Artisan Pizza and Flatbread in Five Minutes a Day

| January 3, 2012 | 0 Comments
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Artisan Pizza and Flatbread in Five Minutes a Day

Jeff Hertzberg and Zoë Francois of Artisan Bread in Five Minutes a Day fame (and the followup, Healthy Bread in Five Minutes a Day), have just put out the third book in their wildly popular series: Artisan Pizza and Flatbread in Five Minutes a Day. The duo, which consists of a medical doctor (Jeff) and an award-winning pastry chef (that would be Zoë), have spread their wings and launched an exploration of global flatbreads and the world of flavors that can be paired with them.

Jeff and Zoë were kind enough to take a break from their busy book tour to answer a few questions for Bay Area Bites readers. Here’s a peek into what inspired their international journey, and how they spent an entire year eating countless pizzas. Oh, the sacrifice!


This is your third book. Now that you’ve covered Artisan Bread In Five Minutes a Day and Healthy Bread In Five Minutes a Day, how did you come up with the idea for pizza and flatbreads?

Jeff: It seemed to us that the country was being swept up into a high-end pizzeria craze.  These places are popping up all over the country, claiming Pizza Vera Napoletana status and all that, but it’s a pretty expensive night out and our readers want something they can do at home.  Plus, we already knew that the pizzas and flatbreads were clearly the fastest things in our books.  After you stretch them flat, they’re ready for the oven.  That’s not true for loaf breads, which need to rest for 45 to 90 minutes after shaping.  So pizza and flatbread works for a busy weeknight.

Zoë: Pizza is one of my favorite foods and this project was an excuse to eat it at every meal. My sons love this book best of all, even after two years of serving them pizza for breakfast, lunch and dinner. In fact, my oldest son now makes his own, start to finish. It is an excellent way to get kids in the kitchen.
 
Artisan Pizza and Flatbread in Five Minutes a Day

How did working on this book differ from working on the others?

Jeff: It meant thinking back to all my travel experiences around the Mediterranean — so for me, that’s Spain, Morocco, Italy, and France.  When I travel, I eat, and that’s how I categorize everything.  This book was basically a travelogue for me, because these breads originated in the Middle East, and spread by water.  It’s my favorite part of the world.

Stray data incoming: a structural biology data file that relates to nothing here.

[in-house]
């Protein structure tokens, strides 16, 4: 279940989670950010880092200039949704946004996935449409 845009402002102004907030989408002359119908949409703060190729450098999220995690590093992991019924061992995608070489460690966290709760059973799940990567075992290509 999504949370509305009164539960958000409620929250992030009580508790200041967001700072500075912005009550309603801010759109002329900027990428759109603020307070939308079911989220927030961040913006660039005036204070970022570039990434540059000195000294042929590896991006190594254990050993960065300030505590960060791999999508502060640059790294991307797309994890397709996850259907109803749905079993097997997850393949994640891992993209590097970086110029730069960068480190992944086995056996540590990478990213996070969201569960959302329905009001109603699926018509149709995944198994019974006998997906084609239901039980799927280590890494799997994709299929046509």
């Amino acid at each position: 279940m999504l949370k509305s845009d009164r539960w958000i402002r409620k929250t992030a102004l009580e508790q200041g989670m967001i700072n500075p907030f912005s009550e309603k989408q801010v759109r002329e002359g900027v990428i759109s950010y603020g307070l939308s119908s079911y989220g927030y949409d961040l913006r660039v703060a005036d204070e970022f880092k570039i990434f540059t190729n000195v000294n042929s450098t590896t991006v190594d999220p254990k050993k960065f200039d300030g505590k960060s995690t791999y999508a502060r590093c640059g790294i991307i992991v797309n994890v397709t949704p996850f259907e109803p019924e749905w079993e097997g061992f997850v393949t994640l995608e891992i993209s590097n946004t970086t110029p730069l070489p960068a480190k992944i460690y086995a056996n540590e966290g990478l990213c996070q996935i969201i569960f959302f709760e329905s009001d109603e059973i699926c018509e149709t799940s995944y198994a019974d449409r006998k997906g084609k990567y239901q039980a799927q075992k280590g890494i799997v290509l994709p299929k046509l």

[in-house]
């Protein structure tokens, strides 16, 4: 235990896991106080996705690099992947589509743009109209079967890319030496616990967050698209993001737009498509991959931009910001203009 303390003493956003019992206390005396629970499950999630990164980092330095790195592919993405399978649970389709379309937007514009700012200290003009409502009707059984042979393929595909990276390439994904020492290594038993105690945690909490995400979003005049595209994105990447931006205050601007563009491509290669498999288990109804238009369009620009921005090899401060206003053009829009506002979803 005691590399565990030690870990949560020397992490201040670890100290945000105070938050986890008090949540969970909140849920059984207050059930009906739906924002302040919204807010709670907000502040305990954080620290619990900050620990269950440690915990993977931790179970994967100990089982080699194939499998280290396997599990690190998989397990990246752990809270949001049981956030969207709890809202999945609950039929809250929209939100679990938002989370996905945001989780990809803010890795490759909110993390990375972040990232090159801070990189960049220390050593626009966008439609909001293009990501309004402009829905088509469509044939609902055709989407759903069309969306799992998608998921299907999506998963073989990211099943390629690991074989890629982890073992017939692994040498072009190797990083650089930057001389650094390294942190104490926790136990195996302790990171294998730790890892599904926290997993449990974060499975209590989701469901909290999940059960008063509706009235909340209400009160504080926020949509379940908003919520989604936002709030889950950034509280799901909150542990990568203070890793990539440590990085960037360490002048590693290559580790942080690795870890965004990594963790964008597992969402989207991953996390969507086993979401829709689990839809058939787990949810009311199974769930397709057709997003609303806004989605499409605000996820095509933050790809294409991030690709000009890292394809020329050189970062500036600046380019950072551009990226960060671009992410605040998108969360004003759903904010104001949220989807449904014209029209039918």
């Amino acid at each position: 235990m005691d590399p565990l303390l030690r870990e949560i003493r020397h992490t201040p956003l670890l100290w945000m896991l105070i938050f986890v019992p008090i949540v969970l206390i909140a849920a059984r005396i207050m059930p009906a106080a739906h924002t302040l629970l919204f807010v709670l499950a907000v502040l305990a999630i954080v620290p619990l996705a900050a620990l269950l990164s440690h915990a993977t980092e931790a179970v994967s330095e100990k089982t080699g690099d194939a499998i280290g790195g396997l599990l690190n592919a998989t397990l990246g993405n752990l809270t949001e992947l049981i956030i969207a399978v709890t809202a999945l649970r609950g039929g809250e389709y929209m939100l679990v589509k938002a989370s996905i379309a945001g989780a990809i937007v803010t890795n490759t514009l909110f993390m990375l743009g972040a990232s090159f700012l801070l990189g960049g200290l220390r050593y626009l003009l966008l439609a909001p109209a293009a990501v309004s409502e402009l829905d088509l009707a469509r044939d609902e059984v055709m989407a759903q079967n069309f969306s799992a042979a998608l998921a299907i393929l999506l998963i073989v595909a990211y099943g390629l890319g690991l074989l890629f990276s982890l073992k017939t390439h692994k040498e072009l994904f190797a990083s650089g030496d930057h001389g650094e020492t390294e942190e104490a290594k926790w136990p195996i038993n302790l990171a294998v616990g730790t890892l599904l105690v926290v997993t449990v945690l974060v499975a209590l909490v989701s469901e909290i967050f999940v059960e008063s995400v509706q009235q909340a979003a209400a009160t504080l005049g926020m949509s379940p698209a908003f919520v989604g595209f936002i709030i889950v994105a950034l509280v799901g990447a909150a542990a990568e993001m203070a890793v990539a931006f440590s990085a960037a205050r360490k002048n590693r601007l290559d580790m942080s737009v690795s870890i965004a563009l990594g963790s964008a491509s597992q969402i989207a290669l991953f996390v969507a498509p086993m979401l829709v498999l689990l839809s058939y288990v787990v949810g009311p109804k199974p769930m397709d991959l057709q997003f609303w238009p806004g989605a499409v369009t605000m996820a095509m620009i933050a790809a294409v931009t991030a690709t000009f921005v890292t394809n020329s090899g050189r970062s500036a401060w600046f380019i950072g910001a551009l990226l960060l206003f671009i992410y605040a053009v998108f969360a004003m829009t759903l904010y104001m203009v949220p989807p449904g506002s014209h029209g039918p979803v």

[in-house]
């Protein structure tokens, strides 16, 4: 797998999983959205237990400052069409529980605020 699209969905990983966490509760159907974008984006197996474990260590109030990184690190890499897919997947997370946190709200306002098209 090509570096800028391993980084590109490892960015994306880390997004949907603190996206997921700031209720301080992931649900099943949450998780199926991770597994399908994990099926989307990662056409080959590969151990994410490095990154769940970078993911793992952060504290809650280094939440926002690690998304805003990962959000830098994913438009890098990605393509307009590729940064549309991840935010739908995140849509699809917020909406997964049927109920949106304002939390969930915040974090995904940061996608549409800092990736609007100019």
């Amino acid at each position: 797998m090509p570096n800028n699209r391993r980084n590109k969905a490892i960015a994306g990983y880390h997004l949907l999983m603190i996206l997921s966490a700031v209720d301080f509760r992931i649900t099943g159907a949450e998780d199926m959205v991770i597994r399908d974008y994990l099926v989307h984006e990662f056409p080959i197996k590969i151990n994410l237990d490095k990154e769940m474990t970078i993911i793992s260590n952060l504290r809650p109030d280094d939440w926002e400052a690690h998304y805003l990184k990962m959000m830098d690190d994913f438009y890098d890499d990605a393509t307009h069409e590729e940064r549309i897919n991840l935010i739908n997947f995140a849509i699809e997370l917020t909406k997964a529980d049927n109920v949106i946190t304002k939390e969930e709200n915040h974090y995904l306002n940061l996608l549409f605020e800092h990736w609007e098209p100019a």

Zoë: I took my family on a research trip to Turkey, Greece and Italy. We ate our way through the countries and then I came home to recreate the flavors. It was so inspiring and I discovered a whole new world of spices being in Turkey. This book is a real adventure of flavors, beyond the pizzas that we all know and love.
 
Artisan Pizza and Flatbread in Five Minutes a Day

Besides the obvious pizza topic, how is Artisan Pizza and Flatbread in Five Minutes a Day different from Artisan Bread and Healthy Bread? How is it similar?

Jeff: What’s similar is that we start with dough that we optimized for long-term storage in the fridge– up to two weeks for doughs without eggs or dairy.  That’s what changes everything, because you mix once, and bake up to eight half-pound pizzas, and it makes doing this nightly possible.  And we have whole grain and gluten-free options in the book.  

So what’s different?  For one thing, it’s a whole book of offbeat and familiar pizza toppings, fully explored.  Then, about the doughs — for the whole grain, we didn’t need vital wheat gluten for this book (as we did in Healthy Bread in Five Minutes a Day) because these don’t have to support a tall loaf, so less structure is needed.  And in our white dough recipes, we ventured into the territory of true Italian-style flours and how to approximate them with more readily-available stuff.  

And, in this book, we wanted to get into our readers’ entire meal, so there are more soups and dips than in our other books.  These breads can form the basis for everything you eat. 

Zoë: We also try to make our books a tool to help people feel confident about baking everything from simple breads to a roasted-vegetable stuffed, Italian torta. Our Tips and Techniques chapters are as valuable as the recipes themselves. We want to teach people to bake, so they share the joy we get from it.
 
For more about Jeff and Zoë, you can visit their blog, artisanbreadinfive.com. And try their gluten-free brioche recipe!

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Stephanie is a writer and cookbook author recovering from her former tech-startup life. On the side she's also a media consultant, specializing in all forms of digital goodness: audio, video, print, design, and social media. After leaving the tech world nearly a decade ago, Stephanie made a career jump to her lifetime love, writing. She currently writes for the Huffington Post, KQED's Bay Area Bites, NPR, and other select media outlets. Her first cookbook,Melt: The Art of Macaroni and Cheese, is due out in fall 2013 on Little, Brown with coauthor Garrett McCord. Being a recovering techy leaves an indelible mark, and everything Stephanie does is infused with her deep fascination with digital technology. She has been blogging since 1999, before blog engines even existed and a great readership consisted of a handful of friends who occasionally thought to check out your site. In 2005 she started her first food blog, which she repurposed in 2007 to become The Culinary Life. Stephanie can be called many things: food writer, essayist, professional recipe developer, cookbook author, social media consultant, videographer, documentary maker, website developer, archivist of life. Despite all of these titles, she most commonly responds to Steph.